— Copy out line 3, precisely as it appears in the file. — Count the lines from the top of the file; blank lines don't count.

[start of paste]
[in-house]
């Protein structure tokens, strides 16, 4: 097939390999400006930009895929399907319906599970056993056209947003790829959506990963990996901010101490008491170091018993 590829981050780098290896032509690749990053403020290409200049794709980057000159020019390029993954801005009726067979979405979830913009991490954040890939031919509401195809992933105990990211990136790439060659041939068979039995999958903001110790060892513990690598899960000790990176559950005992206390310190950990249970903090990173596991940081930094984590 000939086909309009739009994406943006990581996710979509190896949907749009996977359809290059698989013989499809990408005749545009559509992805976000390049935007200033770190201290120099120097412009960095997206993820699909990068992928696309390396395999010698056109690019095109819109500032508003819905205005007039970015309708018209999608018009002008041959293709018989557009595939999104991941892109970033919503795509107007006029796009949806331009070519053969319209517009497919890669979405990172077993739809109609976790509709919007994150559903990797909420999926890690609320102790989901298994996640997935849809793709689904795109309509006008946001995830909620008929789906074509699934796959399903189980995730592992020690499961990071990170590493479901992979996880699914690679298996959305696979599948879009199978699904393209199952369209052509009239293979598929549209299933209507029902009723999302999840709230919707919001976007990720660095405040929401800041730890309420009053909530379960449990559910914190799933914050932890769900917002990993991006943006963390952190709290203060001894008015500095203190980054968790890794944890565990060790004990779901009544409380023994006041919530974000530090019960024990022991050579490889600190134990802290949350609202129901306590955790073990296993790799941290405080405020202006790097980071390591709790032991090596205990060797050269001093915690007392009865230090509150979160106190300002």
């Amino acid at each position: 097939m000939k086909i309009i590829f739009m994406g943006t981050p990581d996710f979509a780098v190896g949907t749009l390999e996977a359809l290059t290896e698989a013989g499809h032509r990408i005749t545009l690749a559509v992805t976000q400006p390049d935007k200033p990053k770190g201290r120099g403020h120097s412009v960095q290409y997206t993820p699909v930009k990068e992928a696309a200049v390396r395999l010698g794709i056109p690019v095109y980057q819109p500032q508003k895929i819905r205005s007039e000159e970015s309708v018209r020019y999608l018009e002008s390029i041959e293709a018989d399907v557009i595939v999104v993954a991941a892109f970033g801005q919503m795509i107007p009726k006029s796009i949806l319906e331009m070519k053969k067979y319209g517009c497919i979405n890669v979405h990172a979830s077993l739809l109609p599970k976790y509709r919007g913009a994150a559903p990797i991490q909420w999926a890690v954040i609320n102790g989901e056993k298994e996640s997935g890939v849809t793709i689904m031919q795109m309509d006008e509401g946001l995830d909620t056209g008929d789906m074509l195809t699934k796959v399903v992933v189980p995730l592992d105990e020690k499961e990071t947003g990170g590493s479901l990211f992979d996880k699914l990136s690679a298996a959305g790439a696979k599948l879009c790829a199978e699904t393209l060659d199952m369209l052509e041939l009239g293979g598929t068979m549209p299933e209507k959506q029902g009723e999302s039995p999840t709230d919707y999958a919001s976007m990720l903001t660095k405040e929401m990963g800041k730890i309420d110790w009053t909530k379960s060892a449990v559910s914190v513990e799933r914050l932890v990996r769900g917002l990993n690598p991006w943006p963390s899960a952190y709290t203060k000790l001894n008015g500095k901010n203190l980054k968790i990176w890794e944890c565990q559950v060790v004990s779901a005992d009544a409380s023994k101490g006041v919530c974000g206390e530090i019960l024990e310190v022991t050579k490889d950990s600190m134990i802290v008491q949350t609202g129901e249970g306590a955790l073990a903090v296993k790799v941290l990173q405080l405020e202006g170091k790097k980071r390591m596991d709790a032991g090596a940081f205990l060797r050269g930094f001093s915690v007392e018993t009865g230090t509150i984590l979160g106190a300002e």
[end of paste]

């Amino acid at each position: 097939m000939k086909i309009i590829f739009m994406g943006t981050p990581d996710f979509a780098v190896g949907t749009l390999e996977a359809l290059t290896e698989a013989g499809h032509r990408i005749t545009l690749a559509v992805t976000q400006p390049d935007k200033p990053k770190g201290r120099g403020h120097s412009v960095q290409y997206t993820p699909v930009k990068e992928a696309a200049v390396r395999l010698g794709i056109p690019v095109y980057q819109p500032q508003k895929i819905r205005s007039e000159e970015s309708v018209r020019y999608l018009e002008s390029i041959e293709a018989d399907v557009i595939v999104v993954a991941a892109f970033g801005q919503m795509i107007p009726k006029s796009i949806l319906e331009m070519k053969k067979y319209g517009c497919i979405n890669v979405h990172a979830s077993l739809l109609p599970k976790y509709r919007g913009a994150a559903p990797i991490q909420w999926a890690v954040i609320n102790g989901e056993k298994e996640s997935g890939v849809t793709i689904m031919q795109m309509d006008e509401g946001l995830d909620t056209g008929d789906m074509l195809t699934k796959v399903v992933v189980p995730l592992d105990e020690k499961e990071t947003g990170g590493s479901l990211f992979d996880k699914l990136s690679a298996a959305g790439a696979k599948l879009c790829a199978e699904t393209l060659d199952m369209l052509e041939l009239g293979g598929t068979m549209p299933e209507k959506q029902g009723e999302s039995p999840t709230d919707y999958a919001s976007m990720l903001t660095k405040e929401m990963g800041k730890i309420d110790w009053t909530k379960s060892a449990v559910s914190v513990e799933r914050l932890v990996r769900g917002l990993n690598p991006w943006p963390s899960a952190y709290t203060k000790l001894n008015g500095k901010n203190l980054k968790i990176w890794e944890c565990q559950v060790v004990s779901a005992d009544a409380s023994k101490g006041v919530c974000g206390e530090i019960l024990e310190v022991t050579k490889d950990s600190m134990i802290v008491q949350t609202g129901e249970g306590a955790l073990a903090v296993k790799v941290l990173q405080l405020e202006g170091k790097k980071r390591m596991d709790a032991g090596a940081f205990l060797r050269g930094f001093s915690v007392e018993t009865g230090t509150i984590l979160g106190a300002e």